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Opening-Wedge High Tibial Osteotomy with a Locked Low-Profile Plate

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Abstract

Background: High tibial osteotomy has been recognized as a beneficial treatment for osteoarthritis of the medial compartment of the knee. The purpose of this prospective study was to assess the short-term results of opening-wedge high tibial osteotomies with locked plate fixation.

Methods: From September 2002 to November 2005, fifty-one consecutive medial opening-wedge high tibial osteotomies were performed. The mean age of the patients at the time of the index operation was forty-nine years. The preoperative and postoperative factors analyzed included the grade of arthritis of the tibiofemoral compartment (the Ahlbäck radiographic grade), the anatomic tibiofemoral angle, patellar height, the Hospital for Special Surgery rating system score, and the Lysholm and Gillquist knee score.

Results: Postoperatively, one superficial wound infection occurred. Fifty of the fifty-one osteotomies healed after an average period of 12.9 weeks (range, eight to sixteen weeks) without bone grafts. A nonunion developed in a sixty-two-year-old patient who was a cigarette smoker. The average postoperative tibiofemoral angle was 9° of valgus. Forty-nine patients were followed for a mean of fifty-two months. The average score on the Hospital for Special Surgery rating system was 86 points at the time of the most recent follow-up. The rating was excellent in twenty-eight patients (57%), good in twelve (24%), fair in four (8%), and poor in five (10%). The average score on the Lysholm and Gillquist knee-scoring scale was 83 points. According to these scores, the outcome was excellent in nine patients (18%), good in thirty-one (63%), fair in three (6%), and poor in six (12%). Four knees failed after an average of thirty-six months.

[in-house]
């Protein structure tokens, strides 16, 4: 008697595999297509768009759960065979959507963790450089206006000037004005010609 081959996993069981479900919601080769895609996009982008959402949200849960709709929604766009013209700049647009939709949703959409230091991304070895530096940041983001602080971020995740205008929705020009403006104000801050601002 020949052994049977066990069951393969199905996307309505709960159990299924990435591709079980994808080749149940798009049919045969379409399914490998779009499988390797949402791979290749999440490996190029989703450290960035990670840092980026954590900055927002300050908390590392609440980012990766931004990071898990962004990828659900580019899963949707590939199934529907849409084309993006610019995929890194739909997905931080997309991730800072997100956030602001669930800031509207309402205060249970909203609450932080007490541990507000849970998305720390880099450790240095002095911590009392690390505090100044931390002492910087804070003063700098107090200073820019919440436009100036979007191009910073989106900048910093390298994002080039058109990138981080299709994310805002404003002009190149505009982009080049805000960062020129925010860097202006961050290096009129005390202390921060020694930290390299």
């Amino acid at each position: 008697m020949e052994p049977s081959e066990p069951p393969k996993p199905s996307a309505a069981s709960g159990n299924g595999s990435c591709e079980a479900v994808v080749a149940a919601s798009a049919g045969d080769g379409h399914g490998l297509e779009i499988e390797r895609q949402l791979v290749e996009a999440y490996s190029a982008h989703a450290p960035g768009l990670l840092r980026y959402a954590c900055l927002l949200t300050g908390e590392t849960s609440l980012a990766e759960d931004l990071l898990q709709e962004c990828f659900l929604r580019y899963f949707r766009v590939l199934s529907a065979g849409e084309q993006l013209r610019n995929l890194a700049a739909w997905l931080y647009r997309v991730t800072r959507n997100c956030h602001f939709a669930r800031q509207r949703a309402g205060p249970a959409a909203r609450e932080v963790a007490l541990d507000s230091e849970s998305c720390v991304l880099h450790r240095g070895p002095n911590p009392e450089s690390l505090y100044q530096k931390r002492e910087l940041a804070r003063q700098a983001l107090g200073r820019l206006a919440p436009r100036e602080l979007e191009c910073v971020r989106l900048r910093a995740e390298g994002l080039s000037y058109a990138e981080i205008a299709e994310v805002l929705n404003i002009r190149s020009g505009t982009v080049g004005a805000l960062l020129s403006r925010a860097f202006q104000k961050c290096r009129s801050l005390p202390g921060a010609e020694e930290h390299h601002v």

Conclusions: Our results suggest that an opening-wedge high tibial osteotomy with locked plate fixation allows a correct valgus angle to be achieved with good short-term results.

Level of Evidence: Therapeutic Level IV. See Instructions to Authors for a complete description of levels of evidence.

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